He was "occasionally infuriating" in protecting the Clark's image, Thompson said. "He'd bring you up short if you monkeyed around with his brand."

His push to achieve his goals could bruise staff egos, and his abrupt dismissal of nearly a dozen employees after the 2008 market meltdown still rankles some locals, although museums elsewhere were doing the same.

Signs that Pritzker Prize-winning architect Tadao Ando, hired in 2001 to redesign the Clark campus, found him a demanding client, seeped out in press conference banter, where Conforti, himself, was invariably charming and articulate, a skill he used expertly with potential donors.

"Michael was very good at introducing the Clark and its vision to people who had not been supporters before," Willmott said. "Our relationship with potential donors was enhanced dramatically."

Among them were Dena and Felda Hardymon of Great Barrington, whose $15 million gift last March was second only to the Manton donation.

While the campus expansion is the most visible of his achievements, Conforti said the 1973 addition, now the Manton Research Center that houses the library, auditorium and Research and Academic Program, was actually more important programmatically to the Clark's core mission as a visual-studies center.

Changes in the project scope, including unexpected building code issues, have delayed the Manton Center's reopening, leaving museum officials unable to put a final figure on the entire undertaking, now tagged at $145 million.

That sum was financed partly out of $150 million raised in gifts, grants and pledges for buildings, new programs and endowed staff positions, including curatorships, and partly through borrowing $76.4 million in three separate bond issues over the past 10 years, museum officials said. The debt — the first the Clark has incurred, according to Oakley — will be repaid out of the operating budget.

Conforti hadn't envisioned himself as a museum director when Clark recruiters approached him in 1993 at the Minneapolis Museum of Art, where he'd been chief curator of sculpture and decorative arts for 14 years. Prior to that, he'd held a similar post for three years at the Fine Arts Museums of San Francisco. His urban museum experience honed his interest in building audience engagement, he said.

The quality of the Clark's collection, the opportunity to launch the academic program and the chance to return to his native New England — he was born in Bradford, Mass., and educated at Trinity College in Hartford, Conn., and at Harvard — helped change his mind.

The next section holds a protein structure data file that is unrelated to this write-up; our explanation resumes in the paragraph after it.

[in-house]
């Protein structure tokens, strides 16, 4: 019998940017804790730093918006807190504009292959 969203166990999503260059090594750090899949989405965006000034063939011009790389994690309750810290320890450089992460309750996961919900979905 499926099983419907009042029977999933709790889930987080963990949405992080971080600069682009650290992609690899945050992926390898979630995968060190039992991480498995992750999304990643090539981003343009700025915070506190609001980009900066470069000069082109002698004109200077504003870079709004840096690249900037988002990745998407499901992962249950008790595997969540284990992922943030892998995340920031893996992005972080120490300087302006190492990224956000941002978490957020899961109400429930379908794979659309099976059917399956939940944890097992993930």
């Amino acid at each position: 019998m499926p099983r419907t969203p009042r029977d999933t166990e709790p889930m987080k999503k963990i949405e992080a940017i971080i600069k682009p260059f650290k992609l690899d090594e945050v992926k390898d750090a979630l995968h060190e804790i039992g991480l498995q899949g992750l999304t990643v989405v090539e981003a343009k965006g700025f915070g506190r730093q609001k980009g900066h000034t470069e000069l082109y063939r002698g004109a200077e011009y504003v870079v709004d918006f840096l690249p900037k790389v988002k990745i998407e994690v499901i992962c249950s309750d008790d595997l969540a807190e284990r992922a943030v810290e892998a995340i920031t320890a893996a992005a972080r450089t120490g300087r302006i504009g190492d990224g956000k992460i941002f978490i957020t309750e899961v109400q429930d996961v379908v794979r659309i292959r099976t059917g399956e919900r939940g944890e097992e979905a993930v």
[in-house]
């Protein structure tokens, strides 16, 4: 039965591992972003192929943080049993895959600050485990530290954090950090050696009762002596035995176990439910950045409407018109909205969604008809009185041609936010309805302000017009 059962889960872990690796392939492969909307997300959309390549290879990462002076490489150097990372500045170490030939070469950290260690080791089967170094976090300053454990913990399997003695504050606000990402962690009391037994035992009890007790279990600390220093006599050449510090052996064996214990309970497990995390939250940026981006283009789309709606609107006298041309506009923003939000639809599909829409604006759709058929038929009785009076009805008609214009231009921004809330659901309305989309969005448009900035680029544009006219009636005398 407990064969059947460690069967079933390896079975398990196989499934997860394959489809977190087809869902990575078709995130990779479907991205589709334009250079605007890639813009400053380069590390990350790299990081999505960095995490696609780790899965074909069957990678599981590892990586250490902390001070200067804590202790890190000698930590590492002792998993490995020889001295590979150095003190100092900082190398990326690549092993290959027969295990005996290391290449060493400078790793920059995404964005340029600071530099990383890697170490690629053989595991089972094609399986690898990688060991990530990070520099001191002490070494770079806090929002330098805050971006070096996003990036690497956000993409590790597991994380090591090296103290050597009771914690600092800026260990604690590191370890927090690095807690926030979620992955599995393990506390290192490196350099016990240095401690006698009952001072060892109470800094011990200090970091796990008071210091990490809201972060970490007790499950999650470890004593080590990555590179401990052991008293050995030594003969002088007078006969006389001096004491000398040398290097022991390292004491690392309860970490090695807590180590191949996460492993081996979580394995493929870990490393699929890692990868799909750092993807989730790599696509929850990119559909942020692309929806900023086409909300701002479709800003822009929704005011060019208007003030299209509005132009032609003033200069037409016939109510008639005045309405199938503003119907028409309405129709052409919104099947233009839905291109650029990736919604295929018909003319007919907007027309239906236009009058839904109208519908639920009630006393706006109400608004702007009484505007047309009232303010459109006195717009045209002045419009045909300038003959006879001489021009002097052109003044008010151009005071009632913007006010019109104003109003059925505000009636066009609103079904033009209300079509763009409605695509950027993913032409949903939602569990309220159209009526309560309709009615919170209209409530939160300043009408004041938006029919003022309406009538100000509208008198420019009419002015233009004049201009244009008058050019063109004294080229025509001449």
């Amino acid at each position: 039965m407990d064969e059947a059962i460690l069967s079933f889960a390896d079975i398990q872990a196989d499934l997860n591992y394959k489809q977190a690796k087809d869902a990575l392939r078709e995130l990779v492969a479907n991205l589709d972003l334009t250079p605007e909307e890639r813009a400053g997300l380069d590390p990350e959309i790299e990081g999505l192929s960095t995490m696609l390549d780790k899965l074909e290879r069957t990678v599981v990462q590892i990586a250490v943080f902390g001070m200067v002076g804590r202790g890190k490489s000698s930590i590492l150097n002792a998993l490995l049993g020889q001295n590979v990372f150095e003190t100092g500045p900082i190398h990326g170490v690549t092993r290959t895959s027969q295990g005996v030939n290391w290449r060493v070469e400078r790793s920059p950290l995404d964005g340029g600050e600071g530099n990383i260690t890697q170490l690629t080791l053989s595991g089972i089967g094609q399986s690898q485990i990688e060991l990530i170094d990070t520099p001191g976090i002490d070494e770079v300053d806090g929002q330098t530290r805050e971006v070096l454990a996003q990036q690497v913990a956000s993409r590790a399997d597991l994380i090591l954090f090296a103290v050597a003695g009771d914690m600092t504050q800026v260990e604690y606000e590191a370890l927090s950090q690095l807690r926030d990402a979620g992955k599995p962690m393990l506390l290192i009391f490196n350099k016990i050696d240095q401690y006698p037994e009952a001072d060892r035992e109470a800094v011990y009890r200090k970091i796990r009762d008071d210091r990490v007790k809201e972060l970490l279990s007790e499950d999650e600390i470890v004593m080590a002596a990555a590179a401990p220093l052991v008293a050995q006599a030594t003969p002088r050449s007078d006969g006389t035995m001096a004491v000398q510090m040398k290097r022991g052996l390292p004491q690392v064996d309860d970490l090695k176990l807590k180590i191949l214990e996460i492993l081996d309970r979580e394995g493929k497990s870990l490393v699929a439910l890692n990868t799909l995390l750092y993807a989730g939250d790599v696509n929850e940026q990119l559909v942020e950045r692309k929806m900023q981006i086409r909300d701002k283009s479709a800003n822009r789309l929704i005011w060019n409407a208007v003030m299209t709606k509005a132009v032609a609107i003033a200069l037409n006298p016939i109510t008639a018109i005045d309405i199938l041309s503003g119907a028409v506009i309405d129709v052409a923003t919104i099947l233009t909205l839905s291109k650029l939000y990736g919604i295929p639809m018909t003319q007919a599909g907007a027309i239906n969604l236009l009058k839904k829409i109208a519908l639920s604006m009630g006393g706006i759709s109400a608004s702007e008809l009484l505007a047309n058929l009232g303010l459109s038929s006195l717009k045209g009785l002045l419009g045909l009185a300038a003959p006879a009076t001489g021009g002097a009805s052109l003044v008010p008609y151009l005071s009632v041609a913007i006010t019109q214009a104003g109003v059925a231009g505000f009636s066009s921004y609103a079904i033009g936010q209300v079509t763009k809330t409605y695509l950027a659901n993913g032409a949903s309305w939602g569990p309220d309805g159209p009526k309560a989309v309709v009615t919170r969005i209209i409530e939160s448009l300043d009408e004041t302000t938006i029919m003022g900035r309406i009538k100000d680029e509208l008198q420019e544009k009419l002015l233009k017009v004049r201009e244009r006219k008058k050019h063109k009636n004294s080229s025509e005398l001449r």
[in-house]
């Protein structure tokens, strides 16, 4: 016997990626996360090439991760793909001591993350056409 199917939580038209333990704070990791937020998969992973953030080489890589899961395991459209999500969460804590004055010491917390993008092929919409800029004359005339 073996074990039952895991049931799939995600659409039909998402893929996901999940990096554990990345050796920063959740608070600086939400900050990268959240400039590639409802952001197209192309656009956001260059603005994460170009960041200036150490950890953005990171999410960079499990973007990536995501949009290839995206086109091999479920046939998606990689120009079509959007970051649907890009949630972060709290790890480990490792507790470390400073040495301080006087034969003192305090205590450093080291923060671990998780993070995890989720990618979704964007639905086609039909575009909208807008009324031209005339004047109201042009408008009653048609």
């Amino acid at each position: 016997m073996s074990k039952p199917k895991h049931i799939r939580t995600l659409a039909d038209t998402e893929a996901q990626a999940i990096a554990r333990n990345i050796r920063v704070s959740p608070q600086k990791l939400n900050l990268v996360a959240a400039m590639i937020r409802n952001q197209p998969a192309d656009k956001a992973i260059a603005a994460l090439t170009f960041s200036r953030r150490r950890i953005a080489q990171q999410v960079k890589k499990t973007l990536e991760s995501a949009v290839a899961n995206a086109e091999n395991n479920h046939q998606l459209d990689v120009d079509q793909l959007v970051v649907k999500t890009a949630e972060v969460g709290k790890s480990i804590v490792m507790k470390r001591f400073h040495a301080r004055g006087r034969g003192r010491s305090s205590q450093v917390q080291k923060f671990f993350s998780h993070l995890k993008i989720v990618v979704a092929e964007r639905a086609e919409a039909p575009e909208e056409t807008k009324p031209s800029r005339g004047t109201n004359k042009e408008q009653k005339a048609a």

Looking to the future, Conforti sees a generational change taking place in American museum leadership with "a wonderful new crop [of candidates] ready and eager to take over."

They will come, he said, with imaginative ways to reach audiences through social media, and face big challenges in preserving the cultural assets of places wracked by violence or without deep cultural roots.

A former president of the Association of Museum Directors and a trustee, adviser and member of many international art organizations, Conforti likely will be juggling calls to take on consulting roles.

"He won't be sitting around twiddling his thumbs," Oakley said.

'Major' impact on Berkshire economy

Among Berkshire cultural nonprofits, the Clark Art Institute ranks between Tanglewood and Mass MoCA in economic impact within the county, according to Stephen C. Sheppard, professor of economics at Williams College and director of its Center for Creative Community Development.

The Clark generated $54 million in spending last year supporting some 610 jobs. Of that amount, $41.5 million was through its operating budget and $12.5 million from visitor spending. That compared with $23 million (adjusted for inflation) and 246 jobs two decades ago.

"It has a very major impact," Sheppard said, adding the dollar value of global attention the Clark brings to the region would potentially double those figures.

Endowment stands at $350 million, up from $125 million in 1995, according to Clark figures. The annual operating budget is $18 million. Staff is 85 compared to 45 in 1995; attendance, 200,000 compared to 80,000.